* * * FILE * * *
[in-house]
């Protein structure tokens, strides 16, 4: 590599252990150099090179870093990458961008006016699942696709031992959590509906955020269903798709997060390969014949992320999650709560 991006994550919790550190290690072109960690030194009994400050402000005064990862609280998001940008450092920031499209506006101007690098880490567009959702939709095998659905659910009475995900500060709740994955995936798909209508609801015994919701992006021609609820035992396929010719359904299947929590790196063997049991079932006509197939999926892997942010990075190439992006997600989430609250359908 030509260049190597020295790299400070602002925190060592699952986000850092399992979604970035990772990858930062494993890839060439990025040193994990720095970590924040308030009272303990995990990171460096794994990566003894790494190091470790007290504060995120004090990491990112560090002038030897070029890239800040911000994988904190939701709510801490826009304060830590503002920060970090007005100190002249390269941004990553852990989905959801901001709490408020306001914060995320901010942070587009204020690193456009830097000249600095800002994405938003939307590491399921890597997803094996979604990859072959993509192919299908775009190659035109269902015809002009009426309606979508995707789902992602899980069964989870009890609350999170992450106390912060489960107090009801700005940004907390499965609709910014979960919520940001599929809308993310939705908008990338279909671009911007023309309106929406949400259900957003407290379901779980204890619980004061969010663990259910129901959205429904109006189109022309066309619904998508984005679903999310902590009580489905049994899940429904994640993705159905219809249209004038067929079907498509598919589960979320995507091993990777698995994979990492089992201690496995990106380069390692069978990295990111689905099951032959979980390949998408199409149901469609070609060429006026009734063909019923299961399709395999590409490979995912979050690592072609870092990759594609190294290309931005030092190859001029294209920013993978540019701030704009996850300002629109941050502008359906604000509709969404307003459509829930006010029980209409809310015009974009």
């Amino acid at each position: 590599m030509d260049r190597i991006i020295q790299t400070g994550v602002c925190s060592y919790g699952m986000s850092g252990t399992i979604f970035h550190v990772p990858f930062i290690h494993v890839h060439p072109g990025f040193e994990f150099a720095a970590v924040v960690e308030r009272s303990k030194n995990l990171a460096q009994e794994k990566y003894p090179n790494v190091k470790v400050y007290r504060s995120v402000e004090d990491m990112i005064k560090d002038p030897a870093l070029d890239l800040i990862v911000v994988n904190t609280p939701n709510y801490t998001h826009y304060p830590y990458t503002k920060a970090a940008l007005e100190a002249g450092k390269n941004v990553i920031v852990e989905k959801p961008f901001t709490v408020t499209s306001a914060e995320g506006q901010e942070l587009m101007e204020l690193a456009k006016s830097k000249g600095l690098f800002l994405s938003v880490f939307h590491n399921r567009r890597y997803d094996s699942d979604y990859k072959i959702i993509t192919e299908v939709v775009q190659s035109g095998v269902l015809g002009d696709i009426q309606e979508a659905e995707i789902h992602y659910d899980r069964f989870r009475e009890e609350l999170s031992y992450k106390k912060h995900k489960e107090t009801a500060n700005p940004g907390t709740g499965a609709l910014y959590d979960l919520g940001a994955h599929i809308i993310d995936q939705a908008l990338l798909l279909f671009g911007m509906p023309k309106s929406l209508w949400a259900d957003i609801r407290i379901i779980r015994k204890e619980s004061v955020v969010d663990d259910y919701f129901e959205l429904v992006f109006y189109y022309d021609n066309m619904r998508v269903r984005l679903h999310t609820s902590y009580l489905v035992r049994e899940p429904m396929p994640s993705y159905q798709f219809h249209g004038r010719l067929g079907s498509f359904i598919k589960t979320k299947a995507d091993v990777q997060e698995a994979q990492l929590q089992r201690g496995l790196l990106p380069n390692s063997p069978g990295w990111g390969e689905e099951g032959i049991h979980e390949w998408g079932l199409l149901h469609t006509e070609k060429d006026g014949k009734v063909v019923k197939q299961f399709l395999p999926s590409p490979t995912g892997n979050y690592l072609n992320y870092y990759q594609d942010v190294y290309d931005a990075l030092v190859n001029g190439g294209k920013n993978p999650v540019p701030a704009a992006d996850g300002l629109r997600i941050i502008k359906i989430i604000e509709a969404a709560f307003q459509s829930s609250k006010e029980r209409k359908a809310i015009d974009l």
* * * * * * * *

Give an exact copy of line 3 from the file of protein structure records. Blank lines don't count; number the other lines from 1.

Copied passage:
């Amino acid at each position: 590599m030509d260049r190597i991006i020295q790299t400070g994550v602002c925190s060592y919790g699952m986000s850092g252990t399992i979604f970035h550190v990772p990858f930062i290690h494993v890839h060439p072109g990025f040193e994990f150099a720095a970590v924040v960690e308030r009272s303990k030194n995990l990171a460096q009994e794994k990566y003894p090179n790494v190091k470790v400050y007290r504060s995120v402000e004090d990491m990112i005064k560090d002038p030897a870093l070029d890239l800040i990862v911000v994988n904190t609280p939701n709510y801490t998001h826009y304060p830590y990458t503002k920060a970090a940008l007005e100190a002249g450092k390269n941004v990553i920031v852990e989905k959801p961008f901001t709490v408020t499209s306001a914060e995320g506006q901010e942070l587009m101007e204020l690193a456009k006016s830097k000249g600095l690098f800002l994405s938003v880490f939307h590491n399921r567009r890597y997803d094996s699942d979604y990859k072959i959702i993509t192919e299908v939709v775009q190659s035109g095998v269902l015809g002009d696709i009426q309606e979508a659905e995707i789902h992602y659910d899980r069964f989870r009475e009890e609350l999170s031992y992450k106390k912060h995900k489960e107090t009801a500060n700005p940004g907390t709740g499965a609709l910014y959590d979960l919520g940001a994955h599929i809308i993310d995936q939705a908008l990338l798909l279909f671009g911007m509906p023309k309106s929406l209508w949400a259900d957003i609801r407290i379901i779980r015994k204890e619980s004061v955020v969010d663990d259910y919701f129901e959205l429904v992006f109006y189109y022309d021609n066309m619904r998508v269903r984005l679903h999310t609820s902590y009580l489905v035992r049994e899940p429904m396929p994640s993705y159905q798709f219809h249209g004038r010719l067929g079907s498509f359904i598919k589960t979320k299947a995507d091993v990777q997060e698995a994979q990492l929590q089992r201690g496995l790196l990106p380069n390692s063997p069978g990295w990111g390969e689905e099951g032959i049991h979980e390949w998408g079932l199409l149901h469609t006509e070609k060429d006026g014949k009734v063909v019923k197939q299961f399709l395999p999926s590409p490979t995912g892997n979050y690592l072609n992320y870092y990759q594609d942010v190294y290309d931005a990075l030092v190859n001029g190439g294209k920013n993978p999650v540019p701030a704009a992006d996850g300002l629109r997600i941050i502008k359906i989430i604000e509709a969404a709560f307003q459509s829930s609250k006010e029980r209409k359908a809310i015009d974009l």